He said the job, though, is about more than prosecutions and protecting the State Insurance Fund.

“We knock a lot of bad providers out of the system,” Fisher said from his Mansfield office. “These are people who practice crappy medicine or no medicine at all – they’re just prescribing painkillers to people and it’s a shame.”

One recent case he’s proud of involves a chain of Cleveland-area medical clinics that was indicted Oct. 26 on racketeering and other charges related to scamming BWC out of $216,000.

A 170-count indictment returned by a Cuyahoga County grand jury accuses Dr. Stephen Bernie and an associate of billing for procedures never performed and inflating the percentage of disability for injured workers, making them eligible for higher payments from the state. Dr. Bernie is also accused of writing prescriptions for medications without examining or monitoring patients, and signing prescriptions for powerful opioids that were distributed while he was on vacation.

BWC Special Agent in Charge Doug Fisher, of SID’s Health Care Provider Team, spends much of his time in the field, but works out of the Mansfield Service Office.

Said Fisher, “Cases like that are some of the most satisfying – agents working a hard, long case that takes several years and lots of frustration and they drive it to a conclusion.”

Cunningham calls Fisher a “visionary” who looks at the big picture, studies the latest trends and enjoys outfoxing the fraudsters he’s after.

“He’s always thinking, trying to be one step ahead of the bad guys,” she said.

Fisher, 56, and his wife, Debbie, live in Northeast Ohio and are the parents of two adult children. An avid reader and long-distance runner, he also teaches criminal science part time at Stark State College in North Canton.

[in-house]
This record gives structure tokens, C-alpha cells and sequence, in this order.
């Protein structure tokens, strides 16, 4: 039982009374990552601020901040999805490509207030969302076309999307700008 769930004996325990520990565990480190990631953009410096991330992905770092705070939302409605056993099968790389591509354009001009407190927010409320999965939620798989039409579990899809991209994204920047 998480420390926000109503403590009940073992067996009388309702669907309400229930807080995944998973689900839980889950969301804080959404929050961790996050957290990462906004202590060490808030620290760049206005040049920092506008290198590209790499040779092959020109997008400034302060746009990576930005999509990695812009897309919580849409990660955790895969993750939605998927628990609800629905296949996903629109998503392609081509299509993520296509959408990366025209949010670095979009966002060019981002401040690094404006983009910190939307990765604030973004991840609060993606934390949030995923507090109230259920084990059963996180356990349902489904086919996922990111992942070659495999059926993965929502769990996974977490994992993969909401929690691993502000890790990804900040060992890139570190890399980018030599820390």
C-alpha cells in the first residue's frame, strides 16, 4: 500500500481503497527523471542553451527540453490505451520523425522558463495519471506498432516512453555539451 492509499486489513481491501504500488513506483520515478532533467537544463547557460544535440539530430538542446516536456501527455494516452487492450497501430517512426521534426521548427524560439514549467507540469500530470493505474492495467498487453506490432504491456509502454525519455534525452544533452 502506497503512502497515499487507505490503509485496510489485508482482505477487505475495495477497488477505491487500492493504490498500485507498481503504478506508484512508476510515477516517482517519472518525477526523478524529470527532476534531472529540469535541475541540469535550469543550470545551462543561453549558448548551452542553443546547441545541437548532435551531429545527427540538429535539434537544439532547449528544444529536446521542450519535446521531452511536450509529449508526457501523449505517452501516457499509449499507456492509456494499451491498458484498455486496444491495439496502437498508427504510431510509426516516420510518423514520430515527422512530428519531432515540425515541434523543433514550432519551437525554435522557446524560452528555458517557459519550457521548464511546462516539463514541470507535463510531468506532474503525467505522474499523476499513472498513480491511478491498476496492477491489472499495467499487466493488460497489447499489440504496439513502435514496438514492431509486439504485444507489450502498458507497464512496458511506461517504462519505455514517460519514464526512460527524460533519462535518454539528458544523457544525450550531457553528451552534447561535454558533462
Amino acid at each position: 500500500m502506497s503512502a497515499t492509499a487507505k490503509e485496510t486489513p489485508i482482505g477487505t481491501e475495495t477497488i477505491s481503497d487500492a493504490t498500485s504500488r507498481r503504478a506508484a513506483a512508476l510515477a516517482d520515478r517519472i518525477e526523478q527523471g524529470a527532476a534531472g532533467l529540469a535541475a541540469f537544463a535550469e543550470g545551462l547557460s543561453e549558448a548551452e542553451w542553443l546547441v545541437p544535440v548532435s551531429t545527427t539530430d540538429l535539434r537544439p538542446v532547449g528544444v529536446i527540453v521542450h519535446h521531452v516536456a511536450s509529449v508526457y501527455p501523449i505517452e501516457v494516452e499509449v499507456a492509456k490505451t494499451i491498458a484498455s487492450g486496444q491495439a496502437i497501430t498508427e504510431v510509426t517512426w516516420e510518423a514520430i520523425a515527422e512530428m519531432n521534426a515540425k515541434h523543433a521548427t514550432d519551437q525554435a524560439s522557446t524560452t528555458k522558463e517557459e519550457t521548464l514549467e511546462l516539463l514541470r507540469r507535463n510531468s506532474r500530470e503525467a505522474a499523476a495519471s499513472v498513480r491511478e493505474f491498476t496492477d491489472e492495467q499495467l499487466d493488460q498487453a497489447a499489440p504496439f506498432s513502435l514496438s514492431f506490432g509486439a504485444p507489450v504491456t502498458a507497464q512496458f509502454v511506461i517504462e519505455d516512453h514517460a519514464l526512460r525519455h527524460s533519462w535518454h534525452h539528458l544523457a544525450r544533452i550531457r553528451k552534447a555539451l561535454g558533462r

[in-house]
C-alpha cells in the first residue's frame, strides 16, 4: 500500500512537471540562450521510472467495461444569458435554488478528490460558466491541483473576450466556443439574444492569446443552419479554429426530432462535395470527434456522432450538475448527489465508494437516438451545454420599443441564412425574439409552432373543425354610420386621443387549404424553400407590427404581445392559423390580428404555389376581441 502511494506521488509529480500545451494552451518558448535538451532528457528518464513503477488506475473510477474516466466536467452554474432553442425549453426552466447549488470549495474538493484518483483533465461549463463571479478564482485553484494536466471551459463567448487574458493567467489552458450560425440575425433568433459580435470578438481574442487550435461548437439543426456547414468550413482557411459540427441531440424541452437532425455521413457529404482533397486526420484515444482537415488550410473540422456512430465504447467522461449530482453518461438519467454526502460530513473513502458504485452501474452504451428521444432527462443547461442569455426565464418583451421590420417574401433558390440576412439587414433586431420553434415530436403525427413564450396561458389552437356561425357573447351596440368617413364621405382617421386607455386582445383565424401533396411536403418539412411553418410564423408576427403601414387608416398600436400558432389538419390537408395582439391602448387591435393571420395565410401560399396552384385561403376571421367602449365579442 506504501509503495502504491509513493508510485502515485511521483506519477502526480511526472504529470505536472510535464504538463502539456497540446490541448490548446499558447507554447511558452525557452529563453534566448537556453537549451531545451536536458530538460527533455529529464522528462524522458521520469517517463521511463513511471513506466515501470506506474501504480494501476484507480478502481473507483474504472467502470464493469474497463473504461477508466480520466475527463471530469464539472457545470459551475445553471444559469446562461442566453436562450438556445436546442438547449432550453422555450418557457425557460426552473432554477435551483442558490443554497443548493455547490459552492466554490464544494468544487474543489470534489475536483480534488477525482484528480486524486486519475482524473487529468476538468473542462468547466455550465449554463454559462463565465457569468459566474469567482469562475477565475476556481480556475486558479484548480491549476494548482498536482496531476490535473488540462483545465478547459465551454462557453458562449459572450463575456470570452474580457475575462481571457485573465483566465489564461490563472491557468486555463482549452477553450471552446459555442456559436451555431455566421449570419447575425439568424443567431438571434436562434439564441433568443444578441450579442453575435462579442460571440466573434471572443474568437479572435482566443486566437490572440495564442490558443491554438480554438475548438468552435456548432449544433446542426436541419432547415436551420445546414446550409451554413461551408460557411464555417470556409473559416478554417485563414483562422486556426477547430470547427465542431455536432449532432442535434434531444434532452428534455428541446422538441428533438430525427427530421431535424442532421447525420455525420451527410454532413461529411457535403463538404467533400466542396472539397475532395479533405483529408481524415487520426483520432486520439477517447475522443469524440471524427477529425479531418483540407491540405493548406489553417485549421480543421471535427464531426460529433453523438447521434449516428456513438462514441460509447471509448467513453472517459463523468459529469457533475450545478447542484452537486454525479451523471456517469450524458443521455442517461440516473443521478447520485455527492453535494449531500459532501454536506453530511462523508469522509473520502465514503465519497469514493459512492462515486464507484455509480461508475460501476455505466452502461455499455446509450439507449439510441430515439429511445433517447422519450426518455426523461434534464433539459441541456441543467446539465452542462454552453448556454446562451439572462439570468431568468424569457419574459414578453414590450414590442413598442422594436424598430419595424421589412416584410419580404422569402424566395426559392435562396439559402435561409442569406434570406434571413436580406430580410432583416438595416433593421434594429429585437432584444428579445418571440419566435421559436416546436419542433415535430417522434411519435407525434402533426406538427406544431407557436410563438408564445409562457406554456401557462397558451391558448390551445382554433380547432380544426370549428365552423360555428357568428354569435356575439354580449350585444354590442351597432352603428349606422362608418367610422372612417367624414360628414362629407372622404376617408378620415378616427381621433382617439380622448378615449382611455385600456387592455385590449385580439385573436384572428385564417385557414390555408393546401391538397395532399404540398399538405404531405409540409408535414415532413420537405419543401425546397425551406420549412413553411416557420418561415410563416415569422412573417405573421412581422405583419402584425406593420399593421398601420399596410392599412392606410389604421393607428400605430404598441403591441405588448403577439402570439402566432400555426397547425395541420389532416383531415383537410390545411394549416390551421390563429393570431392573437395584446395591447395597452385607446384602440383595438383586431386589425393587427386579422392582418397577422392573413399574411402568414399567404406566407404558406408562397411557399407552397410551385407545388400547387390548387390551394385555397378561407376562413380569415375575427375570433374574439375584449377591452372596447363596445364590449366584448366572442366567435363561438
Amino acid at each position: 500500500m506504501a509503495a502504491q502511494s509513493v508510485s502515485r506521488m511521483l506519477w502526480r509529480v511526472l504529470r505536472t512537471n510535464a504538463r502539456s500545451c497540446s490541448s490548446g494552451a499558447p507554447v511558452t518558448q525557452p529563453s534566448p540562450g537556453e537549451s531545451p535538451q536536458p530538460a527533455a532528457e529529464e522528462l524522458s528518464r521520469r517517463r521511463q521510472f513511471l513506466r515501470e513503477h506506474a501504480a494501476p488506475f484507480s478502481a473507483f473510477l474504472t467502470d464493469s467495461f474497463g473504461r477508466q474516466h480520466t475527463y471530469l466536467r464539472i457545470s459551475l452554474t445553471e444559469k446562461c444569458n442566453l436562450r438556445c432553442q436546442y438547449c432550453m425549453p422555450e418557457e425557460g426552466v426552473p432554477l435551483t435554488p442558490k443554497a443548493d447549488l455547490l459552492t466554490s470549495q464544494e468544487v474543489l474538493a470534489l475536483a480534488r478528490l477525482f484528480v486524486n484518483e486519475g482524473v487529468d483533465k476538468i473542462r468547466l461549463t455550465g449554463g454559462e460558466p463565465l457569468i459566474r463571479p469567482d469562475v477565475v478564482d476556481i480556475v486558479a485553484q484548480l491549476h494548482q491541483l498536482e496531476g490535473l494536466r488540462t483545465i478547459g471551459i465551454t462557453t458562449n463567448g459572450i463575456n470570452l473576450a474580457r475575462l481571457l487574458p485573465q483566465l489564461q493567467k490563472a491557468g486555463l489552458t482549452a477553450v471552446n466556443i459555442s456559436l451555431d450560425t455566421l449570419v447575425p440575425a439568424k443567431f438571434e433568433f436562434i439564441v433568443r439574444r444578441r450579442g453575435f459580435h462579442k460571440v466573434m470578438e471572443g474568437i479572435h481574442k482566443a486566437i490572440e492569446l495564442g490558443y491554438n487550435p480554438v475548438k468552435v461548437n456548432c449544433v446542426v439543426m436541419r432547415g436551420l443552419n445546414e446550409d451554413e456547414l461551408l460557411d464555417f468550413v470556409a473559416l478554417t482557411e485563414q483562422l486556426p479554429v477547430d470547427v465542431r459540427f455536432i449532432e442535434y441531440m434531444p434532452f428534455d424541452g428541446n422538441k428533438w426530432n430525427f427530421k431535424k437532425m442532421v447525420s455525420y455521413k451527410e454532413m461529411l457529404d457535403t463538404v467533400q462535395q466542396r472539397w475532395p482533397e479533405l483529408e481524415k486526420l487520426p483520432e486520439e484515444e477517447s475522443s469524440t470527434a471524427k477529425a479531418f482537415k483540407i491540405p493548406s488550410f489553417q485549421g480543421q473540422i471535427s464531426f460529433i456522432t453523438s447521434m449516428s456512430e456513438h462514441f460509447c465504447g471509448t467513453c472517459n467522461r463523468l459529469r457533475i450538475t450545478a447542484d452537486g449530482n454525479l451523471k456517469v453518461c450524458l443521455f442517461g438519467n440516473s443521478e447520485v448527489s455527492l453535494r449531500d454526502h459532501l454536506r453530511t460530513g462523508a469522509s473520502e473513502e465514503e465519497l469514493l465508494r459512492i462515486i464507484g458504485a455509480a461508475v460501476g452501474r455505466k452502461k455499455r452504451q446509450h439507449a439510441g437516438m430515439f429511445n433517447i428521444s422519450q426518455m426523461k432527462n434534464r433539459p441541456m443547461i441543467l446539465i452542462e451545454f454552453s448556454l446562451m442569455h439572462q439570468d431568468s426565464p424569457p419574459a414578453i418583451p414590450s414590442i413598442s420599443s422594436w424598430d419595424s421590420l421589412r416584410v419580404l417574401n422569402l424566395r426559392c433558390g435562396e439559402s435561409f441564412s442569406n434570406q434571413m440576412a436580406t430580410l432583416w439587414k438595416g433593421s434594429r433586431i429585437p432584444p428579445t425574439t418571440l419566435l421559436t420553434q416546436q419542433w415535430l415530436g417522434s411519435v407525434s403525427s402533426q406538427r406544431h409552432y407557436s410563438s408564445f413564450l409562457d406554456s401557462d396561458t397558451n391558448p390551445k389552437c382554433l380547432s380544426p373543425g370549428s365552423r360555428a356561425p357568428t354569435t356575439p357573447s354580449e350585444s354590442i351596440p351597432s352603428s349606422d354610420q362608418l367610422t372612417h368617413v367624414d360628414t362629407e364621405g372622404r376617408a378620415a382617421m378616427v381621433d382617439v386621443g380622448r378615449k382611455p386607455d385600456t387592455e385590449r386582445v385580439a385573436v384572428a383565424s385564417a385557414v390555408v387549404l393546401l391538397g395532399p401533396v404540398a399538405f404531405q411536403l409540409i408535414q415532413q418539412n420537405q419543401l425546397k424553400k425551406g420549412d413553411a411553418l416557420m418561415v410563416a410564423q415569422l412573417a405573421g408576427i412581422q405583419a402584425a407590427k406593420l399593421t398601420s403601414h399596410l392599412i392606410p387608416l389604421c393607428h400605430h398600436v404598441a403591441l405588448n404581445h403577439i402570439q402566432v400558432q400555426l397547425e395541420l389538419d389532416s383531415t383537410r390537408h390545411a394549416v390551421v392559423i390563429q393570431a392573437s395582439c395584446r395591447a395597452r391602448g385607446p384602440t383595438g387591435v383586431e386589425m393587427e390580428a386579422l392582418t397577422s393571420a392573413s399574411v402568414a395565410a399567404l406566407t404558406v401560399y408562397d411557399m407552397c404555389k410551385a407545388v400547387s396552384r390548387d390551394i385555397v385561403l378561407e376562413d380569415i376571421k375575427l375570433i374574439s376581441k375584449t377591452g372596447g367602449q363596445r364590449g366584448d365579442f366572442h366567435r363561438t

He said he plans to retire from BWC within the next year.

BWC investigators nab Central Ohio workers’ comp fugitive, land fraud conviction

michael-mitchell-booking-photoA Columbus-area man was sentenced for workers’ compensation fraud last week during a court appearance that was delayed after he failed to appear for his 2013 arraignment.

Michael M. Mitchell, 49, pleaded guilty to a fifth-degree felony count of workers’ compensation fraud in the Franklin County Court of Common Pleas. He was sentenced to 11 months of incarceration, suspended for five years of community control, and ordered to pay BWC $5,000 in restitution.

BWC’s Special Investigations Department (SID) received an allegation from the Claims Service Specialist managing Mitchell’s claim after she became suspicious that he may be working while receiving workplace injury benefits.  The investigation revealed Mitchell was self-employed as a painter and sub-contracted multiple jobs from various painting companies while also collecting benefits from BWC.  Investigators also determined Mitchell did not have current workers’ compensation coverage and altered his BWC certificate of coverage in order to secure painting jobs.

Mitchell was indicted by a Franklin County Grand Jury in 2013 but he failed to appear for his arraignment and a warrant was issued for his arrest.  SID’s Fugitive Task Force partnered with the Franklin County Sheriff’s office to locate Mitchell, who was taken into custody in March 2016.

To report suspected cases of workers’ compensation fraud, call 1-800-644-6292 or visit

Cincinnati woman who stole from mother guilty of workers’ comp fraud

With mother in nursing home, daughter used benefits card to buy drugs

shawna-j-photoA Cincinnati woman who stole her disabled mother’s workers’ compensation benefits to support her drug habit must pay $26,170 in restitution to her mother and the Ohio Bureau of Workers’ Compensation (BWC), a Hamilton County Common Pleas judge ruled Sept. 21.

Shawna R.  Jessee, 48, also must serve 180 days in the Hamilton County Justice Center’s extended drug treatment program for women, minus 72 days credit for time already served. She must serve five years probation, submit to random drug screenings and serve 18 months in prison if she fails a drug screening or terms of her probation.